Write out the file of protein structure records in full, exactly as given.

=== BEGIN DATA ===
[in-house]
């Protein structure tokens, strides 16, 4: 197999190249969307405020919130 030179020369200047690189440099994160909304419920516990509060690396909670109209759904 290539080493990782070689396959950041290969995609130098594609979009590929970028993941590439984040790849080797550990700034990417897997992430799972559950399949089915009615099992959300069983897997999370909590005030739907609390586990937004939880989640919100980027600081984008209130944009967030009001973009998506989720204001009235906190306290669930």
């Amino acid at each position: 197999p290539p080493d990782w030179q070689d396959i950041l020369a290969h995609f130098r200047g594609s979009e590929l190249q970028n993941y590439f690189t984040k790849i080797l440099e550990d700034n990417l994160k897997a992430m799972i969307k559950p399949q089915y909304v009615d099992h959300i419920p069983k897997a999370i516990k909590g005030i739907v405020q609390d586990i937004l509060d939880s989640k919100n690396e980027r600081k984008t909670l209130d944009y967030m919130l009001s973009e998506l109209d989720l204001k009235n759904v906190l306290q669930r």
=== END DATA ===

[in-house]
């Protein structure tokens, strides 16, 4: 197999190249969307405020919130 030179020369200047690189440099994160909304419920516990509060690396909670109209759904 290539080493990782070689396959950041290969995609130098594609979009590929970028993941590439984040790849080797550990700034990417897997992430799972559950399949089915009615099992959300069983897997999370909590005030739907609390586990937004939880989640919100980027600081984008209130944009967030009001973009998506989720204001009235906190306290669930």
């Amino acid at each position: 197999p290539p080493d990782w030179q070689d396959i950041l020369a290969h995609f130098r200047g594609s979009e590929l190249q970028n993941y590439f690189t984040k790849i080797l440099e550990d700034n990417l994160k897997a992430m799972i969307k559950p399949q089915y909304v009615d099992h959300i419920p069983k897997a999370i516990k909590g005030i739907v405020q609390d586990i937004l509060d939880s989640k919100n690396e980027r600081k984008t909670l209130d944009y967030m919130l009001s973009e998506l109209d989720l204001k009235n759904v906190l306290q669930r």